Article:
This is pretty amazing! A resonant frequency at different levels creates patterns. Reminds me of the geometric shapes that occur in nature and the fibonacci sequence…must be related some how.


Ever since the 1500s, and for hundreds of years after, the only people who used @ were bookkeepers, who used it as a shorthand to show how much they were selling or buying goods for: for example, “3 bottles of wine @ $10 each.”

Since these bookkeepers used @ to deal with money, a certain degree of whimsical fondness for the character developed over time. In Danish, the symbol is known as an “elephant’s trunk a”; the French call it an escargot. It’s a streudel in German, a monkey’s tail in Dutch, and a rose in Istanbul. In Italian, it’s named after a huge amphora of wine, a liquid some Italian bookkeepers have been known to show a fondness for.

Even with such cute names to recommend it, though, @ languished in obscurity for three and a half centuries, only ending up on a new invention called the typewriter when salesmen realized that accountants and bookkeepers were buying them in droves.

In 1971, however, a keyboard with a vestigial @ symbol inherited from its typewriter ancestors found itself hooked up to an ARPANET terminal manned by Ray Tomlinson, who was working on a little program he’d come up with in his goofing-off time to send messages from computer to computer. Tomlinson ended up using the @ symbol as the fulcrum of the lever that ultimately ended up lifting the world into the digital age: email.


Seth Godin’s captures a pretty ballsy point that I’ve often thought about when I ask clients what their point of difference is. More often than not I hear the predictable list which I tactfully agree with. The interesting thing is that I’ve tried the ‘honest’ approach when describing my businesses point of difference and people don’t like to hear it. So much for being honest.

“If you tell me about service and quality and customer focus, you haven’t answered my question, because a hundred other brands stand for that. If you are what others are, then there’s nothing here to own or protect or build upon.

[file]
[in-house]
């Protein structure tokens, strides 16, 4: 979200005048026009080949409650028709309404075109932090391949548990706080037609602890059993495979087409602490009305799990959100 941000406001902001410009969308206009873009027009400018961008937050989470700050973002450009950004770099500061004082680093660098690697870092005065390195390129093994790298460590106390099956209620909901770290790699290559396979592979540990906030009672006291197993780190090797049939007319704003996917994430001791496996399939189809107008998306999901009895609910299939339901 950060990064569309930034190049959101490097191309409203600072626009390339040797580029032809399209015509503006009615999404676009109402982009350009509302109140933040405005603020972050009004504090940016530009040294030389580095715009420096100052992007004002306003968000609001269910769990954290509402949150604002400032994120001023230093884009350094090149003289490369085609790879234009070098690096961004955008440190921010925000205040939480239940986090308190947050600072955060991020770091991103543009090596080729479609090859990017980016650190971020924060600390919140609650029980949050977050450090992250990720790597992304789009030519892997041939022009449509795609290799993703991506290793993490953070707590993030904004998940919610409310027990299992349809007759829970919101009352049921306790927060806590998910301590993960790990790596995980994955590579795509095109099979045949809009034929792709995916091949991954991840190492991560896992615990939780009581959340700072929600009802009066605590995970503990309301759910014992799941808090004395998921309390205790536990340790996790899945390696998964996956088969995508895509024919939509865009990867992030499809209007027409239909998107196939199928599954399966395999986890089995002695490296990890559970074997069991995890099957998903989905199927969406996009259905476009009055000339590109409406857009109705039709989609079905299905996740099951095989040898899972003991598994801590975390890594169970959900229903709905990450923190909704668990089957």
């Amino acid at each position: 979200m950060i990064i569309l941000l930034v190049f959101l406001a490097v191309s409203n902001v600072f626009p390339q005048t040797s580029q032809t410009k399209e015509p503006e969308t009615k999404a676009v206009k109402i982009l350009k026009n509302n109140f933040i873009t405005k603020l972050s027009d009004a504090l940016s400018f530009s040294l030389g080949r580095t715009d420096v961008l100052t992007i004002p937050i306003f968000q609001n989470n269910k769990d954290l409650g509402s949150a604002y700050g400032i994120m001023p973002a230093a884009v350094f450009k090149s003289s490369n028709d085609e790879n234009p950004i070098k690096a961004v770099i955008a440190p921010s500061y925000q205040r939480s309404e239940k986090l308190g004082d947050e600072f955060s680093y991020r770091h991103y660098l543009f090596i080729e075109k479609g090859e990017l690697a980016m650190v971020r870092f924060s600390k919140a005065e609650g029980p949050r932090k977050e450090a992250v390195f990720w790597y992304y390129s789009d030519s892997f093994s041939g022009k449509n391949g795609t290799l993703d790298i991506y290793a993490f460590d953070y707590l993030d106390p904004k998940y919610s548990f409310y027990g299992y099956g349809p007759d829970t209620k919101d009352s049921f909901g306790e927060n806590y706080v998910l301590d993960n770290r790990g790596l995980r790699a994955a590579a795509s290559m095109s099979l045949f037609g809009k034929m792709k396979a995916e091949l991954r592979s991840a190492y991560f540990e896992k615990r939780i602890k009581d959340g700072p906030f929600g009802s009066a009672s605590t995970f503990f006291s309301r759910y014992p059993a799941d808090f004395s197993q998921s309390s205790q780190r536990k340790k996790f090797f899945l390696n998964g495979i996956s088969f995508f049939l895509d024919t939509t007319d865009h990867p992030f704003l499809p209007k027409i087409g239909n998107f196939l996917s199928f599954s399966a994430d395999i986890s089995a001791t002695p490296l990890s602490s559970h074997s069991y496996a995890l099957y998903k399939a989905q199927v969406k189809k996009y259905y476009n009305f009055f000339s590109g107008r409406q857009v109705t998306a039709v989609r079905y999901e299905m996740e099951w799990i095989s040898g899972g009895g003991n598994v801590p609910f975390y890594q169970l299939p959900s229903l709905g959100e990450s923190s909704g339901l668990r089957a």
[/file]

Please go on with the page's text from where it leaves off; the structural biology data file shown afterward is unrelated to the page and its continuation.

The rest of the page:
Compared to what? Compared to all those that you compete with for attention, for commerce, for donations and for employees, what do you stand for? Are you one of a kind or even one in a million?

Hyatt, Marriott, Hilton… they don’t actually stand for anything, do they? They can’t, because they stand for precisely the same thing. Puma vs. Adidas vs. Nike… They all want to stand for winning. How substantial are the differences?

Make a list of the differences and the extremes and start with that. A brand that stands for what all brands stand for stands for nothing much.”


The wise Seth Godin shared his insightful goodness with CreativeMornings recently. I love this morsel that he shared with everyone…”the Matt Ridley, there isn’t a single person on earth who can make a mouse. You need a metallurgist, a plastic specialist,someone who does supply chain, someone who knows how to the finance and everything else. If we couldn’t come together as a team, we couldn’t make a mouse.” Seth is reinforcing the power of working together, connecting and convening to get things done.

Other bits I found valuable and worth thinking about further…

‘The connection economy, that’s what creates value.’

‘Make change for people who deserve it.’

‘Do work that is important, not pretty. Did it make a change, did it connect’

“You don’t have to make something for everyone anymore, it’s not for everyone.”
Which reminds me of Chris Anderson’s Long Tail notion which I read recently.

And my favourite…

‘The change Apple wants to make is; it wants to turn its customers into people with good taste. If people have good taste they are more likely to buy more stuff that Apple makes.’

This quote rings so much truth, when you consider how many other brands have emulated Apple over the years.
The notion of creating taste, and I’m not just referring it to in a visual sense but also in terms of good usability. When people are exposed to good design, the flaws of the bad designs become more obvious.

I think this is one of the keys that has kept the wheels in my studio turning over the last seven years. Referrals and people ‘tracking us down’ all over the globe, because they like what we create and want some of it too! It’s what has kept the work coming in, I don’t have a business development manager and cold calling is not my thing. Yet I’ve managed to survive through various economy slumps and also grow in the process.


The Dalai Lama, when asked what surprised him most about humanity, answered …

“Man…. Because he sacrifices his health in order to make money. Then he sacrifices money to recuperate his health. And then he is so anxious about the future that he does not enjoy the present; the result being that he does not live in the present or the future; he lives as if he is never going to die, and then dies having never really lived.”

-Dalai Lama


There is really something seriously wrong with this picture…do they really think that all the time wasting threats are going to stop people from copying a DVD?



I’m really lovin Hungry Beast on the ABC. I particularly love the awesome typographic animations that always illustrate mega interesting facts. In this animation The Beast File looks at Australias Big Two supermarket chains. Woolworths & Coles are a $100 billion a year duopoly with a retail market share unmatched in the developed world. And they have their fingers in a lot of other pies too.

Meet Google. The noun that became a verb. The world’s favourite search engine, and the company whose motto is “Don’t be evil…” Graphics by Patrick Clair, written by Elmo Keep.

And this one… It’s gratifying to know that my hard earned tax dollars are going to good use…NOT!!!!!

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